Conquistadors, excavators, or rodents: What damaged the King site skeletons?

George R. Milner, Clark Spencer Larsen, Dale L. Hutchinson, Matthew A. Williamson, Dorothy A. Humpf

Research output: Contribution to journalArticle

13 Scopus citations

Abstract

It has been claimed that many Native American skeletons from the King site in Georgia show evidence of wounds from sharpedged metal weapons that were wielded by members of the sixteenth-century de Soto expedition (Blakely and Mathews 1990). The supposed massacre of these villagers has caught the attention of the public and scholars alike. But we failed to find any evidence of damage caused by sixteenth-century Spanish weapons in our examination of the King site skeletons. Our finding - there is no evidence for a massacre - eliminates a major discrepancy between historical and archaeological information used in reconstructions of the de Soto route.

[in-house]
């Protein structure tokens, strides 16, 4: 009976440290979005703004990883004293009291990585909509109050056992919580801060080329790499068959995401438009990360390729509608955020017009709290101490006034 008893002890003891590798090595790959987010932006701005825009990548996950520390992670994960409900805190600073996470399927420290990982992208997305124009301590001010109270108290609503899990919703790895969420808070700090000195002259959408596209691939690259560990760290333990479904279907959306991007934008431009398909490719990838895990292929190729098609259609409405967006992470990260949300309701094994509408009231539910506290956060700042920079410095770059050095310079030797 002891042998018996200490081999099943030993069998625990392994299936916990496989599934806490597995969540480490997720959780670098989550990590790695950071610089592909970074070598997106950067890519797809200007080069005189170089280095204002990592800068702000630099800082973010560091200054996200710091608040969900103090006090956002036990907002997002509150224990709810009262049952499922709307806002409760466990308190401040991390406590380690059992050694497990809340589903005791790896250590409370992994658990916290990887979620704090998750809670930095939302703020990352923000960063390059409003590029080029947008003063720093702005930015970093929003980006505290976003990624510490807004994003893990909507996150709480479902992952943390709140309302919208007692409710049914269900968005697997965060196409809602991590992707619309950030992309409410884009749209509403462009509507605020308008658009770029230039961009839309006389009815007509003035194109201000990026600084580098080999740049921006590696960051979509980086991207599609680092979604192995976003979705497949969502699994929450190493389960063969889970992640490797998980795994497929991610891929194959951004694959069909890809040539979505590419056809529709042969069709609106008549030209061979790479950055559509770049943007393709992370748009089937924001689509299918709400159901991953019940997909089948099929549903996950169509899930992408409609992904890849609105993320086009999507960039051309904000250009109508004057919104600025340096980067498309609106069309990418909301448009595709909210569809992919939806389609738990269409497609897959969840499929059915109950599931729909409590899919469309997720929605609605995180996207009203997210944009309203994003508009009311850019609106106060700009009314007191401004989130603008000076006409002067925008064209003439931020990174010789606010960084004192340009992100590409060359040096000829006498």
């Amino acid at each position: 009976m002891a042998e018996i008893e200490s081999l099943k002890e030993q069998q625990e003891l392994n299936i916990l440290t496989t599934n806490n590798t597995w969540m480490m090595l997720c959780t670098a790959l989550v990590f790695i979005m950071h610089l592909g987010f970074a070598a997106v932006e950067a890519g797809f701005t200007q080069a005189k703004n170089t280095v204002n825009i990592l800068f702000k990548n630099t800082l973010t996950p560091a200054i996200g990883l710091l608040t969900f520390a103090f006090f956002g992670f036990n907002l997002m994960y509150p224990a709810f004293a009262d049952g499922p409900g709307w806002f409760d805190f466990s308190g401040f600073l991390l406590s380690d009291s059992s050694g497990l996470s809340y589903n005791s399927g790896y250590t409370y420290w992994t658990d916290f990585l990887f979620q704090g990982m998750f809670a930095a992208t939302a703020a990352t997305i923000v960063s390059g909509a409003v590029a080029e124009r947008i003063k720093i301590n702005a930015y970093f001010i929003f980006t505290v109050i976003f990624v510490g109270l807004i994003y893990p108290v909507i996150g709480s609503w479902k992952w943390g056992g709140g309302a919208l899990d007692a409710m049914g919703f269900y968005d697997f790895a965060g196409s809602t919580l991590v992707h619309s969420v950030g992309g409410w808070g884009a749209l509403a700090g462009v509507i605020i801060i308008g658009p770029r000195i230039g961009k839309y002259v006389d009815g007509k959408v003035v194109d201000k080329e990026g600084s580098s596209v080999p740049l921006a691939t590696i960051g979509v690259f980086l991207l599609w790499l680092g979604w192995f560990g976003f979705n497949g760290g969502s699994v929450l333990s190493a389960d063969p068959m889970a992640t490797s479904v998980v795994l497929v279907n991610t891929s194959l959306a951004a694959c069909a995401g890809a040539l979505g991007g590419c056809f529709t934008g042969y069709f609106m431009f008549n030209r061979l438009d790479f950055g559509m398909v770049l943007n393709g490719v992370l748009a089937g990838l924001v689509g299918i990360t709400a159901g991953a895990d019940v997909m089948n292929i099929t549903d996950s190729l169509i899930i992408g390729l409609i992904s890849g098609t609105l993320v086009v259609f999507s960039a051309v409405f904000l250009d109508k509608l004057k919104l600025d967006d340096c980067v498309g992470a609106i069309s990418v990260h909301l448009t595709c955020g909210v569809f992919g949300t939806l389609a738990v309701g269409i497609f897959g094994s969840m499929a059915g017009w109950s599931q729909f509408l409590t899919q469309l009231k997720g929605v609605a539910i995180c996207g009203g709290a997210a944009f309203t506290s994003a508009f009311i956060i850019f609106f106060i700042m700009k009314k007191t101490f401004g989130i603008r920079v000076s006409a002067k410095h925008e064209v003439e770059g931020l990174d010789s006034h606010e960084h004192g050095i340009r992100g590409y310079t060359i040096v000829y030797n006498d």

Original languageEnglish (US)
Pages (from-to)355-363
Number of pages9
JournalAmerican Antiquity
Volume65
Issue number2
DOIs
StatePublished - Apr 2000

All Science Journal Classification (ASJC) codes

  • History
  • Arts and Humanities (miscellaneous)
  • Archaeology
  • Museology

Fingerprint Dive into the research topics of 'Conquistadors, excavators, or rodents: What damaged the King site skeletons?'. Together they form a unique fingerprint.

  • Cite this

    Milner, G. R., Larsen, C. S., Hutchinson, D. L., Williamson, M. A., & Humpf, D. A. (2000). Conquistadors, excavators, or rodents: What damaged the King site skeletons? American Antiquity, 65(2), 355-363. https://doi.org/10.2307/2694063